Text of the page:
1. No matter how good you think your memory is you WILL forget things, however spectacular they seem at the time.
2. It can give you something to focus your energy on when times are tough.
3. You’ll have something at the end to show your grandkids that your were once cool.
4. You WILL forget stuff. I’ve said it already but really meant it!
Don’t mistake documenting with sharing your adventure. Putting one photo on Facebook or Twitter each day is not documenting your adventure. Yes, it’s great fun sharing photos and videos with your friends and family while you are away and don’t stop that, but what’s more important is to create a full and uninterrupted documentary of what you are doing. Now you don’t have to be Ben Fogle in front of the camera. You don’t have to do video at all (even though I suggest it) to capture the essence of your adventure. There are quite a few other ways too. Here they are.
A camera is obviously number one on most peoples list of adventure gadgets. Creating a photo storyboard at the end is an excellent way of showing off your adventure. There are obviously the photos that you take, like incredible sunsets, interesting people and fun experiences that will go into the album, but don’t forget to take photos purely for documentary purposes. These will never go into the main album but serve as a reminder of where you were and what you were up too. Photos not to miss out on are:
1. Photograph every hotel or campsite you stay in, no matter how boring you think it is. When looking back it gives you a good reminder of where you were.
2. Photograph a quick portrait of everyone you had a noteworthy encounter with. Anyone who went out their way to give you directions, someone who gave you a free meal, everyone. These characters can get forgotten and its nice to be able to remember meeting them.
This depends how seriously you take it. I know people who only use an iPhone and I have nothing against that. If space and weight is no issue I like to take a DSLR camera with two lenses and a small point and shoot with at least a 14x Optical zoom. Sometimes the DSLR is too big and might be at the bottom of your bag. The point and shoot can go in your pocket.
You might not want to video but if you do then make sure to mix up talking to the camera as well as what I call ‘filler’ shots. These are scene setters that quite often are overlaid with music in the final edit. Be sure you are prepared to have a good back up system as you go through memory cards quite quickly. I would double back-up all my video and photos onto two flash drives. I’d post one home and keep the second one with me. Flash drives are cheap nowadays.
As with photos make sure you film everything. No matter how boring you think it is. Also try and do a daily diary room style update. Document your mood, both good and bad. A classic example of this is Tom Allen’s - Janapar. He set out to do a cycle adventure video but when he came back realised the better angle was the love story within his cycle adventure. It’s a good thing he filmed everything.
I like to shoot as much as possible on a DSLR. I love the depth of field and quality especially for interviews and creative close up filler shots. I also make the most of the video on my point and shoot which is good for quick shots here and there and some filler shots. Also the focus is generally better on the point and shoot. Lastly I take a GoPro for when its muddy and wet which is when it’s most interesting to video.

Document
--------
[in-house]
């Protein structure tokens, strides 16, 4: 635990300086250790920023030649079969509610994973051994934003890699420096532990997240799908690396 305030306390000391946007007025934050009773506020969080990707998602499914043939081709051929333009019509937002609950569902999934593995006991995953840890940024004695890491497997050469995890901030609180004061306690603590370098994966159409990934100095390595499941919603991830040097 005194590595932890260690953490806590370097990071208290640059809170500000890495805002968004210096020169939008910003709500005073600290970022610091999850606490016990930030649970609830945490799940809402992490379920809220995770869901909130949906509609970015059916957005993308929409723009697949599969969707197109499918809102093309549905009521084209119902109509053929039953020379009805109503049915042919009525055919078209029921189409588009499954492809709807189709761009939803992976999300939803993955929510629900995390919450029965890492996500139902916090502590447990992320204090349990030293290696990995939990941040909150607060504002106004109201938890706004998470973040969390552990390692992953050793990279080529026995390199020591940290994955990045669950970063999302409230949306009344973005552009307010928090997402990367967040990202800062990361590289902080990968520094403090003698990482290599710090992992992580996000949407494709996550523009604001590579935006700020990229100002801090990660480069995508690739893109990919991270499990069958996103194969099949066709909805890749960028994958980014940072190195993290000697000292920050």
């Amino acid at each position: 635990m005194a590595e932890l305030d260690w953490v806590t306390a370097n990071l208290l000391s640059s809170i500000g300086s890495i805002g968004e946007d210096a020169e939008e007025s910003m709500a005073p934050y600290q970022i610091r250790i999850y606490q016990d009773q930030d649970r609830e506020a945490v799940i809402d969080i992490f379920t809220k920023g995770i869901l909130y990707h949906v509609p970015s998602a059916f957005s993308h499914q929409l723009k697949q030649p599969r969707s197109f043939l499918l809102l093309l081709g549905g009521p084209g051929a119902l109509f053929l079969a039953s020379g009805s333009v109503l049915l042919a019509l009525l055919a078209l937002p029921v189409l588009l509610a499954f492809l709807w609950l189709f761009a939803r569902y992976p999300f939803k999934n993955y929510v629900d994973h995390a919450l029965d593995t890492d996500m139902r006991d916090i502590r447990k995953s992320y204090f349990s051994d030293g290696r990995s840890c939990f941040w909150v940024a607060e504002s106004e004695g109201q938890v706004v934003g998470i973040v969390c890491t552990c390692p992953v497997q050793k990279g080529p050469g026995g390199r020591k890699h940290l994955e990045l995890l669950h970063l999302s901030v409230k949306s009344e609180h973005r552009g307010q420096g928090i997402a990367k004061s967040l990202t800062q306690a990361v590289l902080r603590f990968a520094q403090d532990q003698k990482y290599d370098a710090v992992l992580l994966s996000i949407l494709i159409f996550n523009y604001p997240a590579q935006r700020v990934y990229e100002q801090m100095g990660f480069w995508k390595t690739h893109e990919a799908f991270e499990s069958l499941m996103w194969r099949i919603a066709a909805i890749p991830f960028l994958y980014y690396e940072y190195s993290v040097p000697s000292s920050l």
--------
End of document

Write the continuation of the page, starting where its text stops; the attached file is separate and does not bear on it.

Keeping a journal is a great way of documenting what you get up too. I find it quite hard to write when I am tired but some people love spending an hour each night writing down their thoughts. Make sure you don’t skip anything because you couldn’t be bothered writing it down. Write it all. I also like to buy a very old, usually rope bound, journal to write in. They get loads of character along route and become a brilliant piece of art at the end.
Funky pen and vintage notebook.
I’ve started to use a voice recorder more and more for journal entries nowadays. An iPhone has one or you can buy a cheap one. I tend to miss things out when writing as I only write once a day. With a voice recorder you can take notes all the time and it fits in your pocket. Also, especially if you are doing a fairly physical adventure, it’s great to hear your voice. You get a real feel for your excitement, your exhaustion and your emotion. It’s brilliant listening back to it all. Just be careful of recording in the wind. I have many diary entries I did while being chased by tornados in Oklahoma that I cant even hear because of the wind noise. Test your equipment out before you go. That goes for all your equipment too.
iPhone or voice recorder.
This is one of the best things to put together and can get really creative. I say keep EVERYTHING you get. Plane tickets, interesting coasters, hotel slips, bar receipts, direction maps people drew for you. Keep it all even if you have to DHL it home. Unless you are doing a long adventure then it might make sense to do the scrap book when you get home so that you know how big a book to buy, but some might like to keep it up to date on the road. It becomes a great piece of art at the end.
Scrap book, glue, coloured pens and markers.
So there we have it. There are loads of ways you might like to document your tour. No matter which way you decide to go with my ONE piece of advice stays the same. Document EVERYTHING no matter how small or insignificant it seems. Don’t do it for other people. Do it for yourself. Memories are the only really treasures we hold onto in life. Make sure you record some good ones. You wont regret it.